Labor

  • February 27, 2024

    DC Circ. Rejects Hospital's NLRB 'Successor Bar' Challenge

    The D.C. Circuit on Tuesday upheld a National Labor Relations Board decision finding a Puerto Rico hospital unlawfully withdrew recognition from a union after inheriting five bargaining units, rejecting the company's challenge to a board standard blocking employers from withdrawing recognition after acquiring a unionized company's operations.

  • February 27, 2024

    Coffee Shop Fought Work Protest Too Hard, NLRB Judge Says

    A Buffalo, New York-area coffee shop violated federal labor law when its owner responded to employees' lawful protest of workplace conditions by sending her boyfriend to a meeting with the workers to take their keys, a National Labor Relations Board judge has ruled.

  • February 27, 2024

    NLRB Should Overrule Anti-Union Hiring Precedents, GC Says

    Agency prosecutors urged the National Labor Relations Board to overrule four of its precedents in a refusal-to-hire case between a pipefitters union and Georgia manufacturer, calling for a shift in analysis for cases involving alleged discrimination against so-called union salts.

  • February 27, 2024

    Biden's Labor Secretary Nom Clears Senate Committee Again

    Julie Su, President Joe Biden's long-running nominee for labor secretary who has been temporarily serving in the role for the past year, made it through a Senate committee Tuesday, though her fate in the full chamber is uncertain.

  • February 26, 2024

    NLRB Takes Moderate Path In BLM Protest Case

    The National Labor Relations Board's recent ruling that Home Depot violated federal labor law by demanding a worker take a Black Lives Matter message off their apron takes a broad view of workers' rights but stops short of the radical position prosecutors had advocated.

  • February 26, 2024

    UAW, Fiat Chrysler Escape Engineers' Bribery Scheme Suit

    The United Auto Workers, Fiat Chrysler and others are off the hook for state fraud and civil conspiracy claims brought by auto engineers in connection to a bribery scheme between union officials and the automaker, a Michigan federal judge ruled Monday, citing a recent Sixth Circuit decision finding related allegations untimely.

  • February 26, 2024

    6th Circ. Sanctions Prison Co. For Not Disclosing Asset Info

    A Sixth Circuit panel has held a Federal Bureau of Prisons contractor in contempt for its "woefully inadequate" efforts to turn over financial records to the National Labor Relations Board as ordered, in a dispute over two fired union supporters' back pay.

  • February 26, 2024

    Teamsters Tell 7th Circ. Sysco Must Arbitrate Benefits Dispute

    A Sysco distribution center in Indianapolis must arbitrate its dispute with a Teamsters local over workers' entitlement to early retirement benefits, the union told the Seventh Circuit, arguing the applicable collective bargaining agreement includes a broad arbitration clause.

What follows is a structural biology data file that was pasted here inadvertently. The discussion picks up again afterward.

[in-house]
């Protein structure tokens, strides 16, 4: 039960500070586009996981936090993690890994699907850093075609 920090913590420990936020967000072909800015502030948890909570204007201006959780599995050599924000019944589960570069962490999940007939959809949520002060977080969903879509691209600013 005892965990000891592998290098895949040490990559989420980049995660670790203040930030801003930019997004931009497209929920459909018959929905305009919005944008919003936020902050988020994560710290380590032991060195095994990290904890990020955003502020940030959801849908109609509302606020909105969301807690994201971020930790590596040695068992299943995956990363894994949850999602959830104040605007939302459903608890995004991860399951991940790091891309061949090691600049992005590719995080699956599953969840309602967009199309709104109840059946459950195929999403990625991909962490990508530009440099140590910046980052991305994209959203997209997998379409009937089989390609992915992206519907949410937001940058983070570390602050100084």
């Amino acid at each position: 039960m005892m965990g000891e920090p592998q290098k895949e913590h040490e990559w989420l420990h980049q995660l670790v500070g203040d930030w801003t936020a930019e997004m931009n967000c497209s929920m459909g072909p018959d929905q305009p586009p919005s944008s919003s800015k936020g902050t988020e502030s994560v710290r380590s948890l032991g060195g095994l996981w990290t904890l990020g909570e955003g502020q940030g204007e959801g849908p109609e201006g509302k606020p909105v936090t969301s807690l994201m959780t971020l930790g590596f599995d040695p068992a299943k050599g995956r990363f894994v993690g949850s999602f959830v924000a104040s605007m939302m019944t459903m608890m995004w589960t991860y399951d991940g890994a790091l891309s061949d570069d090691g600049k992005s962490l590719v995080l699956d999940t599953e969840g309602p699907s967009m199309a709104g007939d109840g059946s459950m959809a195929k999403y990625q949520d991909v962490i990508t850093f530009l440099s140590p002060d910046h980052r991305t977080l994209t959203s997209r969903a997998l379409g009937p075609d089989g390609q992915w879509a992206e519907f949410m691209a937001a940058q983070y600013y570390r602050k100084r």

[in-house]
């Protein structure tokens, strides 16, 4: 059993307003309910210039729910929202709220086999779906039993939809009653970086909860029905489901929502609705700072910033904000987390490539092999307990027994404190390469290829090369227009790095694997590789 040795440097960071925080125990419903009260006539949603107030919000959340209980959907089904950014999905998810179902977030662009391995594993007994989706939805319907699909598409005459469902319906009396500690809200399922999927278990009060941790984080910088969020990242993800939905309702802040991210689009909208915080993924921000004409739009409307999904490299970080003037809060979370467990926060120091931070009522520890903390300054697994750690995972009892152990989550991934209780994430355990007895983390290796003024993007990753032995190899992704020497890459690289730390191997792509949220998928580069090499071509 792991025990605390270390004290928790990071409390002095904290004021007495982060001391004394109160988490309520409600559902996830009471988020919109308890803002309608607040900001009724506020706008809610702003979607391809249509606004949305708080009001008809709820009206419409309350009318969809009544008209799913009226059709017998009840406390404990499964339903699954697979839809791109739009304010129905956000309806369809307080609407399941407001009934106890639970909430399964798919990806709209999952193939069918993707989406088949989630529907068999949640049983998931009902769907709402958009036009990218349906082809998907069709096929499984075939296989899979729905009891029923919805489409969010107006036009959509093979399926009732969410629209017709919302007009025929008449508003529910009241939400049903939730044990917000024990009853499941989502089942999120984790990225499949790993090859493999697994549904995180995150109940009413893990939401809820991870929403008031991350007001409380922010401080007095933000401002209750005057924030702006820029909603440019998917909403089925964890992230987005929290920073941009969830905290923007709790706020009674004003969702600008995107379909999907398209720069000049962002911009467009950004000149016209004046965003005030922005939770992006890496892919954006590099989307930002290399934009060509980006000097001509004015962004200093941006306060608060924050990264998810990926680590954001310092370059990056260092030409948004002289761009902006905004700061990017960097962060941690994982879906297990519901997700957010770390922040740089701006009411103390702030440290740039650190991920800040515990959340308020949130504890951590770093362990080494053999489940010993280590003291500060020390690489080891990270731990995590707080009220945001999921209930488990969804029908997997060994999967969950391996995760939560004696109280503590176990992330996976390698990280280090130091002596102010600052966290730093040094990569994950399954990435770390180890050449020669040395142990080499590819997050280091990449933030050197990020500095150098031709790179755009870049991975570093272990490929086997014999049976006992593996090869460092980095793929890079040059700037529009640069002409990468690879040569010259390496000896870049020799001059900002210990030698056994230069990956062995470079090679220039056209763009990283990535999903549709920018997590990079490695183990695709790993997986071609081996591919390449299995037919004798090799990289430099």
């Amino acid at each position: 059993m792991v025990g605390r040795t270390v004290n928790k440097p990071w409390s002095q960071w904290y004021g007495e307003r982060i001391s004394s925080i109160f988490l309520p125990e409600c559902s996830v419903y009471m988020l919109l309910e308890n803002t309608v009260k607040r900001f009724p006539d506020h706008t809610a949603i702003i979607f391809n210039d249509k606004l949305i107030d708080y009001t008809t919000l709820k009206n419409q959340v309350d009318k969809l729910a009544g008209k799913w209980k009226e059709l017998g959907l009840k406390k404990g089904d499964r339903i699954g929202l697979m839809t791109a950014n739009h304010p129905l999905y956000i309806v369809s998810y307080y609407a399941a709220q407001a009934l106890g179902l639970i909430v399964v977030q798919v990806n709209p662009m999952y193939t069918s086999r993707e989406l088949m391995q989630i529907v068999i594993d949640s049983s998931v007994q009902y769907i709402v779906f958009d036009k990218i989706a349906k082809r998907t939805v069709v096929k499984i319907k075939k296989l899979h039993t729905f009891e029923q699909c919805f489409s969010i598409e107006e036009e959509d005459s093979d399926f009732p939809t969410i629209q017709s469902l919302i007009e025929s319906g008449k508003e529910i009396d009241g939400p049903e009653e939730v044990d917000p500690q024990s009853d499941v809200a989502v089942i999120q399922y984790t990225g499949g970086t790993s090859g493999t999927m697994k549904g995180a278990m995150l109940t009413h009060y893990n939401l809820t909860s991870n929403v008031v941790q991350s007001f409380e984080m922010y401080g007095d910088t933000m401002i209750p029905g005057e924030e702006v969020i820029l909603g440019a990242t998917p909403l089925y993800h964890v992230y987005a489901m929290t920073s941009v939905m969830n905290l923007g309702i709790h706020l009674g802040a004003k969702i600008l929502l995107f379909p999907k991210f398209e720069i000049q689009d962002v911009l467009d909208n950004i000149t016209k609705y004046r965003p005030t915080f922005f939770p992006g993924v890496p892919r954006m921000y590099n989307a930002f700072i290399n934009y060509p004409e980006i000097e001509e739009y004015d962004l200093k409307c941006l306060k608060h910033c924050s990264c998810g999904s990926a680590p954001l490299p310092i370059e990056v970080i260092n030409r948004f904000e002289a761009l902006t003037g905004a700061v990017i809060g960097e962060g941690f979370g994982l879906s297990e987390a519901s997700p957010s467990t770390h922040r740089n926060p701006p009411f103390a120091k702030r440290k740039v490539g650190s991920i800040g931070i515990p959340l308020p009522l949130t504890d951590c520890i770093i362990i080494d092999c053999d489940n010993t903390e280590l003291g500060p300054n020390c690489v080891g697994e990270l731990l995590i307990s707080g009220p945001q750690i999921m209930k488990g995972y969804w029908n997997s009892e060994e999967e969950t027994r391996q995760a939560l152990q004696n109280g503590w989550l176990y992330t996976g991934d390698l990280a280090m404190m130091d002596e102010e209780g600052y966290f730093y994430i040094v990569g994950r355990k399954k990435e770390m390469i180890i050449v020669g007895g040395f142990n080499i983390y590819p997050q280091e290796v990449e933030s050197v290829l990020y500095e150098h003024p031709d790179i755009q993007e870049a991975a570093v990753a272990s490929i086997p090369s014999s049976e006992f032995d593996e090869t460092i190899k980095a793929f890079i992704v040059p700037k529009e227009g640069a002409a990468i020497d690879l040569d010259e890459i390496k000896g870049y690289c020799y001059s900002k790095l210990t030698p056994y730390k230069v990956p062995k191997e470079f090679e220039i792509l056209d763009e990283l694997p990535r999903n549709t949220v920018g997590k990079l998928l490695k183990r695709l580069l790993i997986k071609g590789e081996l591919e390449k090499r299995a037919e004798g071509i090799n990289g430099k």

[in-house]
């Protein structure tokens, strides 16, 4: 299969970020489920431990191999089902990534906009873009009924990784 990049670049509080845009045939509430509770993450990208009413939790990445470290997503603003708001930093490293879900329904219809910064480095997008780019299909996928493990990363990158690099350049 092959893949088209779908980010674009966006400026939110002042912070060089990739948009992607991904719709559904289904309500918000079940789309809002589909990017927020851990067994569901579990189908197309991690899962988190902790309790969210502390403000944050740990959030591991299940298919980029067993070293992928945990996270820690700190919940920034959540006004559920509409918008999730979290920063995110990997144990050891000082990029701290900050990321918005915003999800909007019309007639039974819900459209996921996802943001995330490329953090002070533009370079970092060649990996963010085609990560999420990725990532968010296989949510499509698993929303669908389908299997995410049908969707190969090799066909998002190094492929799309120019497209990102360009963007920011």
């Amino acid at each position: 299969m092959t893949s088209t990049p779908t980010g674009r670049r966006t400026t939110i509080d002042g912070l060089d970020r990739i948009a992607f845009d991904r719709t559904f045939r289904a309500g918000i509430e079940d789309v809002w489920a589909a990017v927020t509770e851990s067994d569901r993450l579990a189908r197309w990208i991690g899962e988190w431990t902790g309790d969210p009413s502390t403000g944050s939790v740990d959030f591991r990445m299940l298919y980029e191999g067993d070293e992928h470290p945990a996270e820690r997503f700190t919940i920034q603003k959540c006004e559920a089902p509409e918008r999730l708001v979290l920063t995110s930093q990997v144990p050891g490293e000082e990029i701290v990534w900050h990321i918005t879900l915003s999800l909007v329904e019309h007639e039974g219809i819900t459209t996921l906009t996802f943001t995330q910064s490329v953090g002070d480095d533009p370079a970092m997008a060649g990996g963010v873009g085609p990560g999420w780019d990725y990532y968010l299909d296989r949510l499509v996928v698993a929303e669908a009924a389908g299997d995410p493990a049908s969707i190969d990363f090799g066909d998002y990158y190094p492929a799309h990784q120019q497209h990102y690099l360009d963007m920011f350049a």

• February 26, 2024

    Mich. Judge Vacates Award For Fund's $40M Liability Claim

    An arbitrator must again review a dispute over a union pension fund's claim that a demolition company owed more than $40 million in withdrawal liability, a Michigan federal judge ruled, vacating the arbitration award because evidence didn't back conclusions about the number of labor contracts involved.

  • February 26, 2024

    FTC Challenges Kroger's $25B Albertsons Buy

    The Federal Trade Commission announced a new, national front Monday against Kroger's heavily criticized $24.6 billion purchase of fellow grocery store giant Albertsons, challenging a deal it said threatens both shoppers and workers and cannot be saved by the planned divestiture of a "hodgepodge" of hundreds of stores.

  • February 23, 2024

    Cal State Student Assistants Vote To Unionize

    Student workers at California State University voted to unionize with a Service Employees International Union affiliate, a vote that the union said creates the largest bargaining unit for such workers in the United States.

  • February 23, 2024

    NCAA Can't Enforce NIL Restrictions Amid Suit, Judge Rules

    A Tennessee federal judge on Friday granted a preliminary injunction preventing the NCAA from enforcing its ban on name, image and likeness compensation for athletes being recruited by institutions, allowing the schools to immediately offer NIL deals to recruits without punishment.

  • February 23, 2024

    NLRB Official OKs Teamsters Vote At Calif. Cannabis Facility

    About 54 employees of a Sacramento, California, facility that stores and delivers cannabis can vote on representation by a Teamsters local, a National Labor Relations Board official ruled, saying the United Food and Commercial Workers' pursuit of representing all the company's California employees doesn't bar the election petition.

  • February 23, 2024

    9th Circ. Upholds NLRB's Refusal To Bargain Order

    A Los Angeles restaurant illegally refused to bargain with a UNITE HERE local, the Ninth Circuit ruled, supporting the National Labor Relations Board's determination that the company couldn't avoid liability for a federal labor law violation by raising the COVID-19 pandemic as an excuse.